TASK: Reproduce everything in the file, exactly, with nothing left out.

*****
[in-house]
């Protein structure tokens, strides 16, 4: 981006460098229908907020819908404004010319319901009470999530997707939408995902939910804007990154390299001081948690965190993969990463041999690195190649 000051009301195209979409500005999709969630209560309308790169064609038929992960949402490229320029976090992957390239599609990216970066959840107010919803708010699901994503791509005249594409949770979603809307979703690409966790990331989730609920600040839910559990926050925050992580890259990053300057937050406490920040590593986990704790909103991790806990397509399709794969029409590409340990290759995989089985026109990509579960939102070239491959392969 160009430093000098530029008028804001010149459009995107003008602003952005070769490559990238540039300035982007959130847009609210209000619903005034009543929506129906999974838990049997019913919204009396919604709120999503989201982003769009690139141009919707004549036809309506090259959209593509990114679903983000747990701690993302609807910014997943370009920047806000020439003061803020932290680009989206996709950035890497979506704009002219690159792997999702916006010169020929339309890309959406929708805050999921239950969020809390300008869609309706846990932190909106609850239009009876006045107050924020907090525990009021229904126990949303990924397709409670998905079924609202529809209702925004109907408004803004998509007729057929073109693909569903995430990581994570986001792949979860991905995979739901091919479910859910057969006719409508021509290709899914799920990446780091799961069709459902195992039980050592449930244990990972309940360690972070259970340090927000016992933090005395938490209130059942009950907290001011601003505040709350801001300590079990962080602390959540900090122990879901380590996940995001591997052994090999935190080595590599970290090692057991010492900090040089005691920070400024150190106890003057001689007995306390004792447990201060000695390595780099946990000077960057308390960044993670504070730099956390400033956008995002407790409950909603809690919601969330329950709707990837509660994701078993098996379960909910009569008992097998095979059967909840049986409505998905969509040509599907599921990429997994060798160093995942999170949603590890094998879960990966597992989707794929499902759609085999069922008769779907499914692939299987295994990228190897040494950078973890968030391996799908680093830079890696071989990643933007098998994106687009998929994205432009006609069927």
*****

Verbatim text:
[in-house]
């Protein structure tokens, strides 16, 4: 981006460098229908907020819908404004010319319901009470999530997707939408995902939910804007990154390299001081948690965190993969990463041999690195190649 000051009301195209979409500005999709969630209560309308790169064609038929992960949402490229320029976090992957390239599609990216970066959840107010919803708010699901994503791509005249594409949770979603809307979703690409966790990331989730609920600040839910559990926050925050992580890259990053300057937050406490920040590593986990704790909103991790806990397509399709794969029409590409340990290759995989089985026109990509579960939102070239491959392969 160009430093000098530029008028804001010149459009995107003008602003952005070769490559990238540039300035982007959130847009609210209000619903005034009543929506129906999974838990049997019913919204009396919604709120999503989201982003769009690139141009919707004549036809309506090259959209593509990114679903983000747990701690993302609807910014997943370009920047806000020439003061803020932290680009989206996709950035890497979506704009002219690159792997999702916006010169020929339309890309959406929708805050999921239950969020809390300008869609309706846990932190909106609850239009009876006045107050924020907090525990009021229904126990949303990924397709409670998905079924609202529809209702925004109907408004803004998509007729057929073109693909569903995430990581994570986001792949979860991905995979739901091919479910859910057969006719409508021509290709899914799920990446780091799961069709459902195992039980050592449930244990990972309940360690972070259970340090927000016992933090005395938490209130059942009950907290001011601003505040709350801001300590079990962080602390959540900090122990879901380590996940995001591997052994090999935190080595590599970290090692057991010492900090040089005691920070400024150190106890003057001689007995306390004792447990201060000695390595780099946990000077960057308390960044993670504070730099956390400033956008995002407790409950909603809690919601969330329950709707990837509660994701078993098996379960909910009569008992097998095979059967909840049986409505998905969509040509599907599921990429997994060798160093995942999170949603590890094998879960990966597992989707794929499902759609085999069922008769779907499914692939299987295994990228190897040494950078973890968030391996799908680093830079890696071989990643933007098998994106687009998929994205432009006609069927």